Getting started with DaVinci Resolve Fairlight

To get started, you’ll need to download the software from Blackmagic Design. Click on Products, DaVinci Resolve, and download. The free version is simply called DaVinci Resolve, they paid version is DaVinci Resolve Studio. Fill out the registration card and download. During the installation of the software, it is important to accept any security prompts that may appear on your Mac or PC. This is DaVinci asking permission to write temporary files such as sound waveforms and is required for the software to function properly.

For recording, you can use any microphone connected to your Mac, including the built-in webcam, a usb headset, a professional microphone, anything that your Mac can use, Fairlight can use as well. In my studio I have a simple dynamic vocal microphone that I found at a guitar shop connected to an audio interface.

Image: Adobe Stock

Where projects are saved

DaVinci Resolve saves all projects in a central location called the project database. The Project Manager is where you access all your DaVinci Resolve projects. You do not save files to a folder on your computer the same way as with software like Premiere Pro or Adobe Audition. I’m going to start a new project to record my podcast. If you ever need to come back to the project manager, select Menubar > File > Project Manager. To see the audio tools needed for our podcast, click the Fairlight button found on the bottom of the screen.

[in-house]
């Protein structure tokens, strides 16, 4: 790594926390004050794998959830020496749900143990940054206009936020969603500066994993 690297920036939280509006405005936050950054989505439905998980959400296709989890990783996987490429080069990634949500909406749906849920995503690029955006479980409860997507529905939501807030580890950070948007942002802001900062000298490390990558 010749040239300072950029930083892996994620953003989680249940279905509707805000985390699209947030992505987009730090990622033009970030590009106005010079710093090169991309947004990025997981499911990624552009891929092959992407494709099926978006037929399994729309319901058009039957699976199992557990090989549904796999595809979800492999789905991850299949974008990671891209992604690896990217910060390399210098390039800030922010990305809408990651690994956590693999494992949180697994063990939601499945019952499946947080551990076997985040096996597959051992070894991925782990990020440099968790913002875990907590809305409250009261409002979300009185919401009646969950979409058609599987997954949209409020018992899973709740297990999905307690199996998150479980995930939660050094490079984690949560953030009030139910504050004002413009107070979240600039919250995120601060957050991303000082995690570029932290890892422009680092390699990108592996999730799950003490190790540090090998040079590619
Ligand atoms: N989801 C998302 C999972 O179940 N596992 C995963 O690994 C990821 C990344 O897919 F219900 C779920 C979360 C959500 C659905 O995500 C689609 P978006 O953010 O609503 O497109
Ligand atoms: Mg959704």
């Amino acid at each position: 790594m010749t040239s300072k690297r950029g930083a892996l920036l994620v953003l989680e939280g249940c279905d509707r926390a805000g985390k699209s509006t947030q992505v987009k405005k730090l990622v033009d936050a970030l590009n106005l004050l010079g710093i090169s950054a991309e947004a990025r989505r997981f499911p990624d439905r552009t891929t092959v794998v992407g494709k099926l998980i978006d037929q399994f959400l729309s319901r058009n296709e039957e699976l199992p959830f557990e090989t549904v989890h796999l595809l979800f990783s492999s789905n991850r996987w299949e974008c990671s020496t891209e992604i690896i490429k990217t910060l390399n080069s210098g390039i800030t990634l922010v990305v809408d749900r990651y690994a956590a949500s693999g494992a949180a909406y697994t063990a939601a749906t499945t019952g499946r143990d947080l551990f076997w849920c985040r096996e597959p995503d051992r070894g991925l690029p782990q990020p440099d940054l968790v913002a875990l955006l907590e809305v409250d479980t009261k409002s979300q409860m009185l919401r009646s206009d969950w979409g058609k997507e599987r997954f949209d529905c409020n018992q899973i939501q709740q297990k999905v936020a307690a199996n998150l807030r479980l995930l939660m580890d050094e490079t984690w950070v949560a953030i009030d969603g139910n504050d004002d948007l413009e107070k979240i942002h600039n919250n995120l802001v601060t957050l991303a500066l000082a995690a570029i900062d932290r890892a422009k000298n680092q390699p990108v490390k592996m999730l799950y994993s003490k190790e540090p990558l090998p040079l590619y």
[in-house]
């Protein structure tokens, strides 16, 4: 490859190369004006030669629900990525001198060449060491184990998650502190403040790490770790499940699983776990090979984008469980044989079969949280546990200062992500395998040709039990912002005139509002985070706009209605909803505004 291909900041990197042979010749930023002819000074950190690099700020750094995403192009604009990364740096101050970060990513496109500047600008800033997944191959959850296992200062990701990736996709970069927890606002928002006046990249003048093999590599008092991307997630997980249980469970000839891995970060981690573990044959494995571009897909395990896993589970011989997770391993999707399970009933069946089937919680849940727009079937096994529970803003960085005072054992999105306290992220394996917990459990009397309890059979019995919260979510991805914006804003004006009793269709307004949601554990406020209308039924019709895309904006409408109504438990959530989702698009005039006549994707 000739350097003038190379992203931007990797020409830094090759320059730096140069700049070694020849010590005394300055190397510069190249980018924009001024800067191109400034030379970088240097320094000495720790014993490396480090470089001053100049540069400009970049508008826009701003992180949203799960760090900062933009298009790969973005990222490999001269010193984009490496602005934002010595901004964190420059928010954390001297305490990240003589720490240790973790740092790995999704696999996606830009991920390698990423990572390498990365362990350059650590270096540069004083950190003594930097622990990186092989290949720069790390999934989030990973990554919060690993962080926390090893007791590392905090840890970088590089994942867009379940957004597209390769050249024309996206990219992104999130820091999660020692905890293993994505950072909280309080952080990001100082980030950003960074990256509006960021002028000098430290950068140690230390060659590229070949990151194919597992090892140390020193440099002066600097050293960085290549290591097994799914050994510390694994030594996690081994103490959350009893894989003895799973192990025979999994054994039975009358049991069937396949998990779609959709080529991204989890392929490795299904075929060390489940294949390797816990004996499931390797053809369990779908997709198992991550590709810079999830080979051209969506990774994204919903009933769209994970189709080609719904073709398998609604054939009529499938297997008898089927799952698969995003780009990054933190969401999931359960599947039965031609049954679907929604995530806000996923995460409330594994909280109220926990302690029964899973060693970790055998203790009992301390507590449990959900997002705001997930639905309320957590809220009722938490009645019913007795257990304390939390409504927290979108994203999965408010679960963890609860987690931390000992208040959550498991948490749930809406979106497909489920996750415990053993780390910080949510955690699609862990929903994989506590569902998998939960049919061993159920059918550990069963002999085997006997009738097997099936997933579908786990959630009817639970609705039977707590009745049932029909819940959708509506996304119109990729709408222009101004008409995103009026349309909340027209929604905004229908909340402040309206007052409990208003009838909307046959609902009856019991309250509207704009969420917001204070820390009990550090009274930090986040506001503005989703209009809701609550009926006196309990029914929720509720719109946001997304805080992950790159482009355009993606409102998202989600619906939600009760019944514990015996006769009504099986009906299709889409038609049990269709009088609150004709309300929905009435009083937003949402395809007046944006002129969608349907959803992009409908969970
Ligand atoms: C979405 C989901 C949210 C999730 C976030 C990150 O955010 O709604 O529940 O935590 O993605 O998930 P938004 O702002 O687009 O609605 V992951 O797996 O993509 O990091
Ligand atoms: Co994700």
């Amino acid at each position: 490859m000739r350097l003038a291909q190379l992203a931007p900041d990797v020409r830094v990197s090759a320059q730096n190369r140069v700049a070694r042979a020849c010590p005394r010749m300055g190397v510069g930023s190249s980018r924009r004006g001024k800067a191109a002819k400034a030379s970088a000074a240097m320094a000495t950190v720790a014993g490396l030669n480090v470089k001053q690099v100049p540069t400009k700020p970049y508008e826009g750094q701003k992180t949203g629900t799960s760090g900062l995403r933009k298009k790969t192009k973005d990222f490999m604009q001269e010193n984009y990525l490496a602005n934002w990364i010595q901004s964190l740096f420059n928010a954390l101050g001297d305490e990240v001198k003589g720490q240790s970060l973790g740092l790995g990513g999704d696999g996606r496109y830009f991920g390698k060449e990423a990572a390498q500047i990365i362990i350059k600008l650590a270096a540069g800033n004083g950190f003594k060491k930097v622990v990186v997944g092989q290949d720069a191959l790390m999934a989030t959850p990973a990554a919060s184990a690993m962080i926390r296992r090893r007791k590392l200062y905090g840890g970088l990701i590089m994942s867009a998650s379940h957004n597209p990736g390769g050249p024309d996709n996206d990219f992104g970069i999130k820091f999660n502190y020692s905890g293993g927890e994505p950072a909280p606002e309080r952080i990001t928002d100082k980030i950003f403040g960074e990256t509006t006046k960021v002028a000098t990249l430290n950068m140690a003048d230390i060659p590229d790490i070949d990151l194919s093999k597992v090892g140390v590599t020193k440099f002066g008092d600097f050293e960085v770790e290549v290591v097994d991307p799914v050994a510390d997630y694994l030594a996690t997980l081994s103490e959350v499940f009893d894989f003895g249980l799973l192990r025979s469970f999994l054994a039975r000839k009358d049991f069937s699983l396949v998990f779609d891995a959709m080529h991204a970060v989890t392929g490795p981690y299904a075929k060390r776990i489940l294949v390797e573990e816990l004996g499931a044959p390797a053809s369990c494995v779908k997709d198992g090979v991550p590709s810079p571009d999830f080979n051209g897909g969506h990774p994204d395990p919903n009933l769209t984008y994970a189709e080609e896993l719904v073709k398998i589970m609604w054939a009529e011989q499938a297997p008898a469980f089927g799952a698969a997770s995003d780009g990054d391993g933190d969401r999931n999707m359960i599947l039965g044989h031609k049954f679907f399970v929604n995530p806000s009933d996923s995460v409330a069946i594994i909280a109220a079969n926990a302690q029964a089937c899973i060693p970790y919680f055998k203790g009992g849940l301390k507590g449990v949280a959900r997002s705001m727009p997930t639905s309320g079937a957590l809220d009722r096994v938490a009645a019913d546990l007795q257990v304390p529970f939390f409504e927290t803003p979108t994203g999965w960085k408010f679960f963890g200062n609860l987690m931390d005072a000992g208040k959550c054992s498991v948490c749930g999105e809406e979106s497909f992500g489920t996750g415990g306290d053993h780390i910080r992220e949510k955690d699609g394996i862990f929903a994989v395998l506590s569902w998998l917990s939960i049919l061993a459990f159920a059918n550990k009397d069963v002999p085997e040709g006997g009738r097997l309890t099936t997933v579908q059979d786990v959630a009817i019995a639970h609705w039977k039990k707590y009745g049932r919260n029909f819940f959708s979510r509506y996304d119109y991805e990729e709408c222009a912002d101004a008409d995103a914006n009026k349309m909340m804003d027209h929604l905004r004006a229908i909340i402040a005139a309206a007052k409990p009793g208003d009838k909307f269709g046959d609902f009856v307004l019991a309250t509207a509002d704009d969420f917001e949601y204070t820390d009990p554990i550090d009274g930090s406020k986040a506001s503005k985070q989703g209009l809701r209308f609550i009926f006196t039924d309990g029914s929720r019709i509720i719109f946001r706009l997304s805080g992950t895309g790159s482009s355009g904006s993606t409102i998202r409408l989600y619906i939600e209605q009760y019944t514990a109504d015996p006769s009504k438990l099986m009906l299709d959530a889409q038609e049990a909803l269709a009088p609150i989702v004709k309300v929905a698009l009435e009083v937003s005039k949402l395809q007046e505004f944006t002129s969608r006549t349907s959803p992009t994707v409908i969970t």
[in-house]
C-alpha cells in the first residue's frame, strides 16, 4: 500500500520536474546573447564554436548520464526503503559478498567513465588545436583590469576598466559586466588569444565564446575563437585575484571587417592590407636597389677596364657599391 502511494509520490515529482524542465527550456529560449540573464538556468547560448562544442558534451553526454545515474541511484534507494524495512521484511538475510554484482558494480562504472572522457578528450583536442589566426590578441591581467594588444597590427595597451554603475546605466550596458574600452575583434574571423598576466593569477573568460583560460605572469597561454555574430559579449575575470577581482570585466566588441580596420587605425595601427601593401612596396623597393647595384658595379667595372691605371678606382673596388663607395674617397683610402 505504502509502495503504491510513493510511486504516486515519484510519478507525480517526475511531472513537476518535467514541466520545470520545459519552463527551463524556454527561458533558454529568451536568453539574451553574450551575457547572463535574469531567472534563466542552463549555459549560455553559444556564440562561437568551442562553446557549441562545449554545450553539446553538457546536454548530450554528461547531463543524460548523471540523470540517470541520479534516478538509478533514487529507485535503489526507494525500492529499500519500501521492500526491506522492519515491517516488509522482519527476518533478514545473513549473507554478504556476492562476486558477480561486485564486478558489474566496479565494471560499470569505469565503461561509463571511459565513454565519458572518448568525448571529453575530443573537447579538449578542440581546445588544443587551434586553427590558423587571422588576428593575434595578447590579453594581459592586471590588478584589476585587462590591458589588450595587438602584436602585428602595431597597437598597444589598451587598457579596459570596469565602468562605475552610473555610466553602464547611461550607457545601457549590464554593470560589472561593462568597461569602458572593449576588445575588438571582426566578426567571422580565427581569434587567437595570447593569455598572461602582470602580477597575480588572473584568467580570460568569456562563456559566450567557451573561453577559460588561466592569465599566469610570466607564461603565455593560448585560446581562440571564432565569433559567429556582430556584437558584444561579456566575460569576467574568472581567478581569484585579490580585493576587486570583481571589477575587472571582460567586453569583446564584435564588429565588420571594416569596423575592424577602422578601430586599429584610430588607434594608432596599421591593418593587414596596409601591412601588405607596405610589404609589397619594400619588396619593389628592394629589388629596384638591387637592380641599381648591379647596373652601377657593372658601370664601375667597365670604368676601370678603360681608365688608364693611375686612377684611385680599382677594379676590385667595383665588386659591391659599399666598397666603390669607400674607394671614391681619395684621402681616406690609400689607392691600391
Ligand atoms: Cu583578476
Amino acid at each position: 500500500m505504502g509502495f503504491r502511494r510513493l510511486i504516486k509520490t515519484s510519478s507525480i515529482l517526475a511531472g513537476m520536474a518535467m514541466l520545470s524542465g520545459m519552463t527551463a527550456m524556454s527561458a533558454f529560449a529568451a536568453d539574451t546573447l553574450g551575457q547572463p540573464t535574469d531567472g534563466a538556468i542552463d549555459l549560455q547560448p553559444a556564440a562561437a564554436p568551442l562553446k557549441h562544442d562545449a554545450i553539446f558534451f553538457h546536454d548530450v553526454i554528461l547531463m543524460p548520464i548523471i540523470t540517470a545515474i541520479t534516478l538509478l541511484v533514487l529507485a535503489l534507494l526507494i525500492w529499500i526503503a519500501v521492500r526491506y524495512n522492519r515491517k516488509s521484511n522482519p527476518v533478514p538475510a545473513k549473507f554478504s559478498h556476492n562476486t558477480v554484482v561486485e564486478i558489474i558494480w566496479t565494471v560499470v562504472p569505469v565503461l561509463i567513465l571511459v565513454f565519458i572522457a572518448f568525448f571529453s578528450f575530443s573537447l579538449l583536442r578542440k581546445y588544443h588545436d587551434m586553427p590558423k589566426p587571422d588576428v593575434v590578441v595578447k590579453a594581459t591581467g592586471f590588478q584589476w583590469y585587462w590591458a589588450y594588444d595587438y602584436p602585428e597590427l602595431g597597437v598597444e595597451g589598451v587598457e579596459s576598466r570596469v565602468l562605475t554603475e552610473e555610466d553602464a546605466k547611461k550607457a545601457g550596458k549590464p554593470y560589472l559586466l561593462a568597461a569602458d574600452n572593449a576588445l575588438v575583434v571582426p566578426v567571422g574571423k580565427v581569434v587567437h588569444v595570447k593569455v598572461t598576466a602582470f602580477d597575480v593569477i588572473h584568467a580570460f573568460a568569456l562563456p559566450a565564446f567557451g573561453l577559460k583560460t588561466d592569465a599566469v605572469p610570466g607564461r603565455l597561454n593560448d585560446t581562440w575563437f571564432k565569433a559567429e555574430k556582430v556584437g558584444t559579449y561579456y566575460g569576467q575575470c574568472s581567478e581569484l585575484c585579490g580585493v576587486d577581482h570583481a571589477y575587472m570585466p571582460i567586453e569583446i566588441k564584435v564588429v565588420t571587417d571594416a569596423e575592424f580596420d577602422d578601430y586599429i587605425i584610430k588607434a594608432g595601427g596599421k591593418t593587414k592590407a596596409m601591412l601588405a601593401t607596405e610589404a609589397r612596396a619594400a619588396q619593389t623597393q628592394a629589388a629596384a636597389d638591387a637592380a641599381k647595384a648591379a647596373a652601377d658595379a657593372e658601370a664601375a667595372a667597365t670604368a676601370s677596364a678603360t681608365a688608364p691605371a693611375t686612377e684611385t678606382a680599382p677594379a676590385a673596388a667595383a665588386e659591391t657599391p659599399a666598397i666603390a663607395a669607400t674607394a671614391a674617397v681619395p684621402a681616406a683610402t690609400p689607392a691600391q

Starting a session

This is the Fairlight page and at first glance, it’s a little overwhelming. Don’t worry, once you understand where panels are located it will feel familiar quickly.

The first step in recording a podcast is to create a Timeline. A timeline is where all our sounds, music, and editing will take place. To create a timeline, open the Media Pool panel found in the upper left corner. The Media Pool is a giant folder to save our work and manage files such as voice over and music clips.

Click on the Media Pool panel, and go Menubar > File > New Timeline or, Command N. I’ll name this My Podcast.

The Project Manager contains all projects on your system in one location.

Import music

I have a piece of stock music I want to use for an intro for the podcast. To import music, click on the Media Pool, and select Menubar > File > Import > Media, or Command + I.

Navigate to where the music is saved on your system. Drag the music from the Media Pool into the Timeline, to see and edit the music.